Mailbox Monday, created by Marcia at To Be Continued, formerly The Printed Page, has a permanent home at its own blog.
To check out what everyone has received over the last week, visit the blog and check out the links. Leave yours too.
Also, each week, Leslie, Vicki, and I will share the Books that Caught Our Eye from everyone’s weekly links.
Here’s what I received:
You and Me, Always by Jill Mansell, which I purchased.
On the morning of Lily’s twenty-fifth birthday, it’s time to open the very last letter written to her by her beloved mother, who died when she was eight.
Learning more about the first and only real love of her mum’s life is a revelation. On the same day, Lily also meets Eddie Tessler, a man fleeing fame who just might have the ability to change her world in unimaginable ways. But her childhood friend Dan has his own reasons for not wanting Lily to get too carried away by Eddie’s attentions.
Before long, secrets begin to emerge and Lily’s friends and family become involved. In the beautiful Cotswold village of Stanton Langley, nothing will ever be the same again.
Prince Noah and the School Pirates by Silke Schnee
It’s time for young Prince Noah to go to school. The prince, who starred in the book “The Prince Who Was Just Himself, ” may be a little slower than other students, but he has no less joy in learning. In his kingdom, children go to school on sailing ships. There is a ship for girls and one for boys. There is a ship for children with an eye patch, a ship for children with one leg, and a ship for children who are slower learners. No one knows why there are so many different ships, but it has always been that way.
Then a terrible storm drives the ships into the hands of pirates. The boys and girls realize that they will only escape if everyone does what he or she does best. Through their adventures, they learn that diversity makes us strong and that every person has something to teach us.
This delightfully illustrated fairy tale instills appreciation for children with Down syndrome and other developmental challenges, making it a valuable aid for teaching tolerance in the home or classroom.”
Ergon by George Singer for review from the poet.
George Singer’s ERGON is precise, delicate and fierce in its engagement with the world.
A Moment Forever by Cat Gardiner from the author as a gift.
In the summer of 1992, a young writer is bequeathed the abandoned home of a great-uncle she never knew. The house has a romantic history and is unlike any home she has ever seen. Juliana Martel felt as though she stepped into a time capsule—a snapshot of 1942. The epic romance—and heartache—of the former occupant unfold through reading his wartime letters found in the attic, compelling her on a quest to construct the man. His life, as well as his sweetheart’s, during the Second World War were as mysterious as his disappearance in 1950.
Carrying her own pain inflicted by the abandonment of her mother and unexpected death of her father, Juliana embarks on a journalist’s dream to find her great-uncle and the woman he once loved. Enlisting the reluctant assistance of a man whose family is closely related to the secrets, she uncovers the carefully hidden events of her great-uncle’s and others’ lives – and will ultimately change her own with their discovery.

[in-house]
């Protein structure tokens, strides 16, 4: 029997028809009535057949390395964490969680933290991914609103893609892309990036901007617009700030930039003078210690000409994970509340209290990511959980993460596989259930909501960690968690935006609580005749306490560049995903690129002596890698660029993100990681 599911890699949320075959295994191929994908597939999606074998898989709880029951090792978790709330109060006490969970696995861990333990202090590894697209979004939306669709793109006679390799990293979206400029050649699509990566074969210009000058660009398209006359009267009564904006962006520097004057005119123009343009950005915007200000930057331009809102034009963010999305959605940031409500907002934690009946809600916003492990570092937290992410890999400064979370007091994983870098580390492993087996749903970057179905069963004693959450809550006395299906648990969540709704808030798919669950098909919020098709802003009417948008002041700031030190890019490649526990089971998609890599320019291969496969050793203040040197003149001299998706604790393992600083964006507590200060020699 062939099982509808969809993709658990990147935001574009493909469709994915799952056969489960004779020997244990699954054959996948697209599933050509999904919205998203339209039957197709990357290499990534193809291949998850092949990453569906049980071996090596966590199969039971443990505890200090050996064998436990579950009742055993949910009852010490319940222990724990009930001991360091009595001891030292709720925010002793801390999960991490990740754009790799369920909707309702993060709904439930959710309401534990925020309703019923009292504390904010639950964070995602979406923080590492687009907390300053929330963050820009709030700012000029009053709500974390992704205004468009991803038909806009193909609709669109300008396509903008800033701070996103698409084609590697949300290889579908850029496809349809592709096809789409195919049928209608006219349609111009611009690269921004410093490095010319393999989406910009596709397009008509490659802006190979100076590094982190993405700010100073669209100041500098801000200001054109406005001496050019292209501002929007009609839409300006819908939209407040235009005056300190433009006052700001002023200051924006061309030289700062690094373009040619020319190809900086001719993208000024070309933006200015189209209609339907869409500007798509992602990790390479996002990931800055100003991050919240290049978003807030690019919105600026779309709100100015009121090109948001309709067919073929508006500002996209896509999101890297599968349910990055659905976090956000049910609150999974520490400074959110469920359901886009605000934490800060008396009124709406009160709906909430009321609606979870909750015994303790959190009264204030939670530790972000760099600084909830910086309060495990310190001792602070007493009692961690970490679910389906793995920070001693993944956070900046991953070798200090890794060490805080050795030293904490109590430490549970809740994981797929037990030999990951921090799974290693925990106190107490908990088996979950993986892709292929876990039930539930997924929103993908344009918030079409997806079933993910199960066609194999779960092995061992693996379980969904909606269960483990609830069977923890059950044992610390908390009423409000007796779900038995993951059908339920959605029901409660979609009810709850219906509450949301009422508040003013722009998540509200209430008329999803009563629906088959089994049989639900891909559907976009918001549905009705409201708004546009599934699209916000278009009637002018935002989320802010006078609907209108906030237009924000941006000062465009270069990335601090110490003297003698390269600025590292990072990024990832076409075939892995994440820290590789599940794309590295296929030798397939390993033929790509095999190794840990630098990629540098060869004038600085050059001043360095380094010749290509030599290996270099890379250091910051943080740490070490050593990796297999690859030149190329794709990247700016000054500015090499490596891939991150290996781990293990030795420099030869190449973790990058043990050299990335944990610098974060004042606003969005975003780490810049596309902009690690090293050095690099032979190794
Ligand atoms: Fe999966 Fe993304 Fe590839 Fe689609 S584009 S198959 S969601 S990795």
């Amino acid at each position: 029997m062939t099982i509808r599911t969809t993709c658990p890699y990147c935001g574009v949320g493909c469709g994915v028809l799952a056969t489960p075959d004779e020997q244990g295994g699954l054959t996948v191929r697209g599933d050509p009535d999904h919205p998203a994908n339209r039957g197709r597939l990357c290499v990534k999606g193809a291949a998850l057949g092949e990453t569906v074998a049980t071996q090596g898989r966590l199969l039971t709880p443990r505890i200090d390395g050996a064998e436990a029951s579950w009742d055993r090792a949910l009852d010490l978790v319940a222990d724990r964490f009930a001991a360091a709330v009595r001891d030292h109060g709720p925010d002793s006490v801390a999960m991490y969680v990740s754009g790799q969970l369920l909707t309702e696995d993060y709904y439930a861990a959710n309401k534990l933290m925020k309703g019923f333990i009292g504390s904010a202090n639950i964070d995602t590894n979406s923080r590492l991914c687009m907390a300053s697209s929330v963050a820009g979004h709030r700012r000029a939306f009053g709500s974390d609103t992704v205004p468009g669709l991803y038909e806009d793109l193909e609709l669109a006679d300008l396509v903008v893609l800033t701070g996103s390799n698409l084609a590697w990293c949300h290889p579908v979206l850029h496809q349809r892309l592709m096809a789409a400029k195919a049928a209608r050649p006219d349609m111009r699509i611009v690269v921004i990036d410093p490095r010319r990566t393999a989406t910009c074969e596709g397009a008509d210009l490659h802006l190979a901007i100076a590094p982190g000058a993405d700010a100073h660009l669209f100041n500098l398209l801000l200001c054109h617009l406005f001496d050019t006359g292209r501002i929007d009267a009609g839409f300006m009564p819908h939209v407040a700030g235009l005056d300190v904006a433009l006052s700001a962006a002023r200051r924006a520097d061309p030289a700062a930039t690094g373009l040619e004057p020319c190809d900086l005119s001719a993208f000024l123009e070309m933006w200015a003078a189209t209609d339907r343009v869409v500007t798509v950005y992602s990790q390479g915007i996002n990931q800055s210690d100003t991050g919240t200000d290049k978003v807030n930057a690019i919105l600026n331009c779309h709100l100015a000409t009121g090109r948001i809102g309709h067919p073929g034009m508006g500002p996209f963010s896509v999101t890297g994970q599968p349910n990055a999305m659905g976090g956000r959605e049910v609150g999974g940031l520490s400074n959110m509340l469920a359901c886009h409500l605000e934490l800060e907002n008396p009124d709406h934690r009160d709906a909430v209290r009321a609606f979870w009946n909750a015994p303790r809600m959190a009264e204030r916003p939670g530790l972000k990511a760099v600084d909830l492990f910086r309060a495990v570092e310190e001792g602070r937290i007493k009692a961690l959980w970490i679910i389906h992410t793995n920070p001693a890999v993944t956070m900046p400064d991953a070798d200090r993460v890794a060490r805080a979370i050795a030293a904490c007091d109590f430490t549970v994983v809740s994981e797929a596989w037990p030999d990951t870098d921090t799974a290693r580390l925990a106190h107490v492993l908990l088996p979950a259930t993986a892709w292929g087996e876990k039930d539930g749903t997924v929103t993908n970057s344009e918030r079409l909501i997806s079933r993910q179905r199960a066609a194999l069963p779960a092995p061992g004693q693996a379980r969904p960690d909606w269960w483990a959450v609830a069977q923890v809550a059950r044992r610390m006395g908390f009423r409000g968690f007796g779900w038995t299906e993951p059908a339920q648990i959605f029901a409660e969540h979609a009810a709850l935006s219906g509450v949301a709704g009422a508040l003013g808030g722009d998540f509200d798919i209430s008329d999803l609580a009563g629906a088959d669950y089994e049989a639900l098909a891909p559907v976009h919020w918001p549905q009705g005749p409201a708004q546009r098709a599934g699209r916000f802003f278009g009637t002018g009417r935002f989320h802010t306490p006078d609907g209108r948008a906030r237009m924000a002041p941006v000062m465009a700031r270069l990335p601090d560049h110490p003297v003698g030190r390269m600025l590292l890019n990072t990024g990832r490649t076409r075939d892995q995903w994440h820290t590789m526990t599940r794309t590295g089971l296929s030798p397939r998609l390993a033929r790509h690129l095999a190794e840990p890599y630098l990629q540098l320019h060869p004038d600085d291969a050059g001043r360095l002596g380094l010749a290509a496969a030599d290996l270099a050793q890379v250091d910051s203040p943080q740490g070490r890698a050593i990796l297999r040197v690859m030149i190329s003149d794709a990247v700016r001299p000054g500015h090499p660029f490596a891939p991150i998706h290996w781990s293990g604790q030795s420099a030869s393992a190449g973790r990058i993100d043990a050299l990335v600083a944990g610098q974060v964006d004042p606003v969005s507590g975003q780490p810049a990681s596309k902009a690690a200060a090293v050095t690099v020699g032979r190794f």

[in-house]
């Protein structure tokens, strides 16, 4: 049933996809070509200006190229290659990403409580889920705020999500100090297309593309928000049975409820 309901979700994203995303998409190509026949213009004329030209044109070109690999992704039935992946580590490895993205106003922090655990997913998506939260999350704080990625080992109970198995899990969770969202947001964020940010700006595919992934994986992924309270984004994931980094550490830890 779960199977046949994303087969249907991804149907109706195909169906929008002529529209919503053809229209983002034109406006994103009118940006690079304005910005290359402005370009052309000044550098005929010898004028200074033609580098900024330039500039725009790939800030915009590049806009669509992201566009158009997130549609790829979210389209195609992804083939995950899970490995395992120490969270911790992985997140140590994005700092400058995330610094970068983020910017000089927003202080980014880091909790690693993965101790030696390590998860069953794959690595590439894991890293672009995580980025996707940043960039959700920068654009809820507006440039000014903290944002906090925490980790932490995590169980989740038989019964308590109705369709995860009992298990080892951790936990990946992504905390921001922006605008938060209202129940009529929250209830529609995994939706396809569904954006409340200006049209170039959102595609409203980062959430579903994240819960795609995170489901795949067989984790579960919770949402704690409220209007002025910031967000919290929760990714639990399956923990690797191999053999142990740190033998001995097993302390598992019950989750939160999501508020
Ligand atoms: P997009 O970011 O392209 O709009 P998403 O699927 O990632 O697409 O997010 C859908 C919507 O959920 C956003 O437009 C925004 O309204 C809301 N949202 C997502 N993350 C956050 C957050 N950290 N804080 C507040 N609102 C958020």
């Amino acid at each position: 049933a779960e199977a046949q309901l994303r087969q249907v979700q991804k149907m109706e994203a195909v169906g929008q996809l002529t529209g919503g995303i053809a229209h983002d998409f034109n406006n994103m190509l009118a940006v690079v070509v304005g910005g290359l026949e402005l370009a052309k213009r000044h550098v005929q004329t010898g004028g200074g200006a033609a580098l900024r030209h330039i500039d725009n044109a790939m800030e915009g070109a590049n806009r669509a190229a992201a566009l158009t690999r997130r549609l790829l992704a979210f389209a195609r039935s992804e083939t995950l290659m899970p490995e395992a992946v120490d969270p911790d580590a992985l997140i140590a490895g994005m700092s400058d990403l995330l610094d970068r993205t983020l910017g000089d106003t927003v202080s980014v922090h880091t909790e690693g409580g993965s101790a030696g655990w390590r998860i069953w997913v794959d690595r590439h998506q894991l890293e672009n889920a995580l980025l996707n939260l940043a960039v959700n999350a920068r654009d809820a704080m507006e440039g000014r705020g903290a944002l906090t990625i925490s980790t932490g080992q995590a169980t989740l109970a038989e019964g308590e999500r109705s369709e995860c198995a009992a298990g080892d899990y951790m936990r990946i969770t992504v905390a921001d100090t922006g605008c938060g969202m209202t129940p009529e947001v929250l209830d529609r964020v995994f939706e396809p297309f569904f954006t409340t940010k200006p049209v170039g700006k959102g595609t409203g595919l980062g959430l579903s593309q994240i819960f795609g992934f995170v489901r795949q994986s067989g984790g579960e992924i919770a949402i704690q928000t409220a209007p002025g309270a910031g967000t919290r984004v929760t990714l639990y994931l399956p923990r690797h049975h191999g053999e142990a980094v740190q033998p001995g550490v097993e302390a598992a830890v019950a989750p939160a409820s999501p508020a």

This story of undying love, born amidst the darkest era in modern history, unfolded on the breathtaking Gold Coast of Long Island in 1942. A Jewish, Army Air Forces pilot and an enchanting society debutante—young lovers—deception—and a moment in time that lasted forever.
A Moment Forever is an evocative journey that will resonate with you long after you close the book. Romance, heartache, and the power of love, atonement, and forgiveness transform lives long after the horrors and scars of the Second World War have ended.
Undercover by Cat Gardiner from the author as a gift.
A Pride and Prejudice, non-canon variation, Undercover brings a unique voice and new style to the genre: Noir, a romantic, crime fiction novel filled with intrigue, steamy nights, and 20th Century historical fiction. Jane Austen’s beloved characters become entangled in a Philip Marlowe-esque adventure of love and mystery.
It’s November 1952 in New York City where mysterious denizens linger in smoky bars and darkened alleys. The second Red Scare is dredging up a new swarm of “Commies”; “duck and cover” are the lingo of the day. And hard-boiled private eyes aren’t always men.
One audacious dame, Elizabeth Bennet, is undercover in a case of suspected murder: her best friend, Mary King, has been missing for eighteen months. Determined to find the man she believes did the girl in—one George Wickham—her investigation collides with an enigmatic bachelor, Fitzwilliam Darcy and his socialite sister, Georgiana.
Darcy is loaded, from a high-society family with all the money and the right connections for a future in politics. Elizabeth’s a career girl from the wrong side of the East River, but the sexual chemistry between them cannot be denied. She is focused on finding Slick Wick and he is hell-bent on stopping her investigation. But why? He’s hiding something, but she’ll use almost every weapon in her H-bomb arsenal to get his lips flapping.
Murder, kidnapping, and a brainy broad with a body for sin are just enough to break Darcy’s stone-cold reserve. She’s so provocative that maybe he’ll even be taking a trip down the aisle despite where she’s from, what she does, and the fact that she knows George Wickham.
What did you receive?